Friday, November 1, 2002

AIDS: Facing facts best solution

Bangladesh may face a serious AIDS epidemic in the not-too-distant future. According to a UN agency report there are about 13,000 HIV infected people. Since the first reported case in 1997 so far until now only about 20 full-blown AIDS cases have been reported. However, it is believed that the actual number is much higher. Voluntary testing and counselling, the norm in developed countries, is severely limited leading to underreporting. Also at play is the stigma and fear of being identified and detected as HIV positive. The HIV prevalence rate among adults between the ages of 15-49 is still relatively low, at 0.03 percent. As expected, rates are higher in specific groups, such as injecting drug users who have left treatment (1.7 percent) and commercial sex workers (0.5 percent). (National behavioural and serological surveillance 2001).

Though up to now overall prevalence of HIV or AIDS is rather low, behaviour patterns and extensive risk factors that facilitate the rapid spread of the infection are widespread, making Bangladesh highly vulnerable to an HIV/AIDS epidemic. Bangladesh has a large commercial sex industry with around 36,000 sex workers, each seeing an average of 18.8 clients per week for brothel-based sex workers, and 44 clients per week for hotel-based workers. Data is difficult to find about the countless streetwalkers. Unfortunately, use of condom while performing casual sex act is not really common in Bangladesh. The majority of brothel-based sex workers report of sex without protective measures with their clients. Jarina, a sex worker at the Daulatdia brothel, about 110 kilometres from the capital said, "If I refuse to entertain a customer who is not willing to use condom he will simply go to another girl. I just can’t be strict about the matter even though I know it can be dangerous."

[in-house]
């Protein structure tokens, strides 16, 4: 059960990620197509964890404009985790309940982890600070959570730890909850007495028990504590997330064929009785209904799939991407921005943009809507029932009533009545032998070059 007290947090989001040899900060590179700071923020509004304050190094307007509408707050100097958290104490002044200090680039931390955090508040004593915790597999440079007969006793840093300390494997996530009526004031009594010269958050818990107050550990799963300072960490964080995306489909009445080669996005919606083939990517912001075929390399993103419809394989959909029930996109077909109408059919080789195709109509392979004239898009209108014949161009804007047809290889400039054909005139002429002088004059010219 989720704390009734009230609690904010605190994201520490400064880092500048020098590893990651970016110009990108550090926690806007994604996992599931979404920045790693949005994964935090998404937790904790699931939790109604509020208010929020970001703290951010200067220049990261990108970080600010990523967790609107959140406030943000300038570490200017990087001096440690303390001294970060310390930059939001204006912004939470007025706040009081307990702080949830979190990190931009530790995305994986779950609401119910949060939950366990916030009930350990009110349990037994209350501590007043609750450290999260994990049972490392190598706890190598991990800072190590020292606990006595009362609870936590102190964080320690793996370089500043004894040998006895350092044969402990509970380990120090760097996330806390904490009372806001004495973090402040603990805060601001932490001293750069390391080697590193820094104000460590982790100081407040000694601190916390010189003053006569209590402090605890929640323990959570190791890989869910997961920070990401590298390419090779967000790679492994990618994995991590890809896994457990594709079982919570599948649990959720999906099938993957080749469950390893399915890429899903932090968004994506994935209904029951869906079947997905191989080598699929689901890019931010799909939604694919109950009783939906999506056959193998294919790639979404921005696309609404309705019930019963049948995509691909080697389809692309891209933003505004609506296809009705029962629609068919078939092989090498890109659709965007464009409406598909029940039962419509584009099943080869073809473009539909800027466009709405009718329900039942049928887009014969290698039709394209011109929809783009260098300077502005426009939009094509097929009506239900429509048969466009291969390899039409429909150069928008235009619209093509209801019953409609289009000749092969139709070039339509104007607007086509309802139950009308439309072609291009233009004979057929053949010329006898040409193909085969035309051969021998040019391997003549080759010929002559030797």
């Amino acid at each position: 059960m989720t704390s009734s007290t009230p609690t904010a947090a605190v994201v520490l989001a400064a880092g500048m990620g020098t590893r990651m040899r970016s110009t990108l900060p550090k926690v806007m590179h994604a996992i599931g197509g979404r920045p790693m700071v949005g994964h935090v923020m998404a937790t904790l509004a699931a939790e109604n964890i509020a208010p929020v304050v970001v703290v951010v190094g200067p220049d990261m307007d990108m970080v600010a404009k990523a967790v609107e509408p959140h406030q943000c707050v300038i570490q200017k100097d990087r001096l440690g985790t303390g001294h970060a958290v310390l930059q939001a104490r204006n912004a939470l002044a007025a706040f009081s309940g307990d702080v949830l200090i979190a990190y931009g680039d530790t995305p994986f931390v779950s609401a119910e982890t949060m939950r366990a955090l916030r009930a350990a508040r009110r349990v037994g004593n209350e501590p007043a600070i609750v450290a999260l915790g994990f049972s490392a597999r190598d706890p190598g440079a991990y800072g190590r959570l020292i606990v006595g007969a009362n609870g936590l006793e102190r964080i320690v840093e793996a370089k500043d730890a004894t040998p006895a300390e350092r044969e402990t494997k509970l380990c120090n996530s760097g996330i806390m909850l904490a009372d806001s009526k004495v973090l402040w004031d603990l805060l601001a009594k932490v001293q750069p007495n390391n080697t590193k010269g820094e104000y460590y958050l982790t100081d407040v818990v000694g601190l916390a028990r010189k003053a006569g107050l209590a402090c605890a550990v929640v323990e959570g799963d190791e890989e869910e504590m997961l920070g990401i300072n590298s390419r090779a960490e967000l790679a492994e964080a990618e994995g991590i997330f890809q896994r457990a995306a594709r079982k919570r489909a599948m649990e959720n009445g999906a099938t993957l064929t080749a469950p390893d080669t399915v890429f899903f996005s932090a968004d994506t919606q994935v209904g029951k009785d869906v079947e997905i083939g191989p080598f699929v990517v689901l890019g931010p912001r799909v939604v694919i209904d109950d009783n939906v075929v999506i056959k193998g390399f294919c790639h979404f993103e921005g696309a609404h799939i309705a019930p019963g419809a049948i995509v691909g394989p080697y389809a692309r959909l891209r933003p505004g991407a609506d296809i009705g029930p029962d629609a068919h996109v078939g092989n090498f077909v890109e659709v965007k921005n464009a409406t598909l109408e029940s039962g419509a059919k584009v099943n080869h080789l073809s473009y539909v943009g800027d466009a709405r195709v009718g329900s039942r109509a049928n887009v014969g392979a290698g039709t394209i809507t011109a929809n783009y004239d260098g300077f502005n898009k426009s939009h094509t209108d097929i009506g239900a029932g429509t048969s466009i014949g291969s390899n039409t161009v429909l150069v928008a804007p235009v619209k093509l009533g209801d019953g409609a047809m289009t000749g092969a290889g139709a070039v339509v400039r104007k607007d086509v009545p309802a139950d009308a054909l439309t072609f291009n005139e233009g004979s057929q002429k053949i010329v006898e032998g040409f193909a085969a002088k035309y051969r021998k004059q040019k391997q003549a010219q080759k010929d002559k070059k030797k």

Among the clients, such as rickshaw pullers and truckers, about 83 per cent have never used condoms when buying sex. Also, the prevalence of different sexually transmitted diseases among the sex workers is alarming. A survey carried out by local NGO reveals that about 43 per cent of sex workers have syphilis. STDs are a major factor in the spread of HIV infection and serve as indicators for low condom use and other high risk sexual behaviours. Drug abuse is rampant in certain sections of the population. Among those who abuse injectible drugs, needle sharing is the rule. Many of the drug addicts are married and may be commercial blood donors. All these are factors that may contribute to an AIDS epidemic. What makes the situation worse is that Bangladesh is one of the few countries with no National Health policy. A policy was introduced during HM Ershad’s regime but was scrapped once he was ousted from power. People here in general have very little basic idea about AIDS. Most obviously have heard about it but their idea of AIDS is rather vague. Let’s start with the basics. HIV is the virus that damages the body’s ability to fight off infection. As the body’s defences weaken, a person faces the risk of various infections. HIV is transmitted from person to person by sexual contact, sharing needles when using drugs, during pregnancy, or by breastfeeding. On a more positive note while there is no cure, people do live a long healthy life with HIV.

For too long we have swept the issue under carpet. But, of course, refusing to acknowledge the existence of a problem will not make it go away. "Bangladesh is at a cross-roads," said Dr Nasir Uddin of the Voluntary Health Services Society in Bangladesh. "If the country and the people take action now, they have the opportunity to save thousands of lives and millions of dollars – otherwise Bangladesh faces an AIDS epidemic of appalling social and economic proportions." Experts believe HIV may kill more people in South and Southeast Asia than anywhere else in the world in the coming decades. Bangladesh’s neighbours, India and Burma, are already in the throes of a serious and rapidly worsening epidemic of HIV. In the past the government argued that the forces behind epidemics in other countries, such as sexual practices and drug injecting behaviour, are less pronounced in Bangladesh. But a quick reality check will make it clear that this argument does not hold water. The Bangladesh economy relies on more than 1.5 million migrant workers, including truck drivers, businessmen and labourers. These migrants, who spend much of the year away from their families, are known to be at increased risk of contracting HIV.

— from UNESCAP, Friday, November 1, 2002

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Created: November 14, 2002
Last modified: November 28, 2002
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